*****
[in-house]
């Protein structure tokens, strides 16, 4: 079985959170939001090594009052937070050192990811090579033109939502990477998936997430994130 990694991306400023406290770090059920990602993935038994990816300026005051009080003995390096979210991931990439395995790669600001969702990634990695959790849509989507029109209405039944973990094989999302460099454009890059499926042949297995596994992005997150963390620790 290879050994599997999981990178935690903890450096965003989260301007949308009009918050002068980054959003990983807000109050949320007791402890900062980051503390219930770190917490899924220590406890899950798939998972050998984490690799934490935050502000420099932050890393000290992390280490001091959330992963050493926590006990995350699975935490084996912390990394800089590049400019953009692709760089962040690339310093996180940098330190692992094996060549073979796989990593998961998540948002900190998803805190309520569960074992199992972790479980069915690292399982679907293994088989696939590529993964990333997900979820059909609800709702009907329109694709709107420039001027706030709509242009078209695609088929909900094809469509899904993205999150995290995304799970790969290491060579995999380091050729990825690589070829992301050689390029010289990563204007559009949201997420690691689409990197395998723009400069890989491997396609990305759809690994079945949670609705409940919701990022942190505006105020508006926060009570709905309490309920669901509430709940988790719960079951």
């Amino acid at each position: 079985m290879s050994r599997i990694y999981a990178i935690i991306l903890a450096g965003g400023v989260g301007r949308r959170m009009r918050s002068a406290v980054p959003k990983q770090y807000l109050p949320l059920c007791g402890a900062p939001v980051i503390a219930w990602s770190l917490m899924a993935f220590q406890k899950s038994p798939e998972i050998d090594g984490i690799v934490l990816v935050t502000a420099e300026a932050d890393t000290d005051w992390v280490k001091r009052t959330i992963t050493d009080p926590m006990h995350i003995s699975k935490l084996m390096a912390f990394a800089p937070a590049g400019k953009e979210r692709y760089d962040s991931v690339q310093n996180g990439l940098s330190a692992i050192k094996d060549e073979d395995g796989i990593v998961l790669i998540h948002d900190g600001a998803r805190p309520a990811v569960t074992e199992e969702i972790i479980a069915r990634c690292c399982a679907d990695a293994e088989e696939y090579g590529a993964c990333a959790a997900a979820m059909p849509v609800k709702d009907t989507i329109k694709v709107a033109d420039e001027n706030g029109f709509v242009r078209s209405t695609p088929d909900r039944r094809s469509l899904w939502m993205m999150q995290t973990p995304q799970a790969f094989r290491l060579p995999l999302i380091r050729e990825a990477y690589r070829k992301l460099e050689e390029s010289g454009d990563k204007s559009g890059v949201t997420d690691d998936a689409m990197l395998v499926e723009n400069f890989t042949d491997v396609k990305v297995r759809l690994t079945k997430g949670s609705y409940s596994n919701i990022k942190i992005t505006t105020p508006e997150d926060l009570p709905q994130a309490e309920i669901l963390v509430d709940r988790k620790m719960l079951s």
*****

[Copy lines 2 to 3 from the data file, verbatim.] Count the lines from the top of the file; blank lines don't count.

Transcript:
């Protein structure tokens, strides 16, 4: 079985959170939001090594009052937070050192990811090579033109939502990477998936997430994130 990694991306400023406290770090059920990602993935038994990816300026005051009080003995390096979210991931990439395995790669600001969702990634990695959790849509989507029109209405039944973990094989999302460099454009890059499926042949297995596994992005997150963390620790 290879050994599997999981990178935690903890450096965003989260301007949308009009918050002068980054959003990983807000109050949320007791402890900062980051503390219930770190917490899924220590406890899950798939998972050998984490690799934490935050502000420099932050890393000290992390280490001091959330992963050493926590006990995350699975935490084996912390990394800089590049400019953009692709760089962040690339310093996180940098330190692992094996060549073979796989990593998961998540948002900190998803805190309520569960074992199992972790479980069915690292399982679907293994088989696939590529993964990333997900979820059909609800709702009907329109694709709107420039001027706030709509242009078209695609088929909900094809469509899904993205999150995290995304799970790969290491060579995999380091050729990825690589070829992301050689390029010289990563204007559009949201997420690691689409990197395998723009400069890989491997396609990305759809690994079945949670609705409940919701990022942190505006105020508006926060009570709905309490309920669901509430709940988790719960079951």
């Amino acid at each position: 079985m290879s050994r599997i990694y999981a990178i935690i991306l903890a450096g965003g400023v989260g301007r949308r959170m009009r918050s002068a406290v980054p959003k990983q770090y807000l109050p949320l059920c007791g402890a900062p939001v980051i503390a219930w990602s770190l917490m899924a993935f220590q406890k899950s038994p798939e998972i050998d090594g984490i690799v934490l990816v935050t502000a420099e300026a932050d890393t000290d005051w992390v280490k001091r009052t959330i992963t050493d009080p926590m006990h995350i003995s699975k935490l084996m390096a912390f990394a800089p937070a590049g400019k953009e979210r692709y760089d962040s991931v690339q310093n996180g990439l940098s330190a692992i050192k094996d060549e073979d395995g796989i990593v998961l790669i998540h948002d900190g600001a998803r805190p309520a990811v569960t074992e199992e969702i972790i479980a069915r990634c690292c399982a679907d990695a293994e088989e696939y090579g590529a993964c990333a959790a997900a979820m059909p849509v609800k709702d009907t989507i329109k694709v709107a033109d420039e001027n706030g029109f709509v242009r078209s209405t695609p088929d909900r039944r094809s469509l899904w939502m993205m999150q995290t973990p995304q799970a790969f094989r290491l060579p995999l999302i380091r050729e990825a990477y690589r070829k992301l460099e050689e390029s010289g454009d990563k204007s559009g890059v949201t997420d690691d998936a689409m990197l395998v499926e723009n400069f890989t042949d491997v396609k990305v297995r759809l690994t079945k997430g949670s609705y409940s596994n919701i990022k942190i992005t505006t105020p508006e997150d926060l009570p709905q994130a309490e309920i669901l963390v509430d709940r988790k620790m719960l079951s």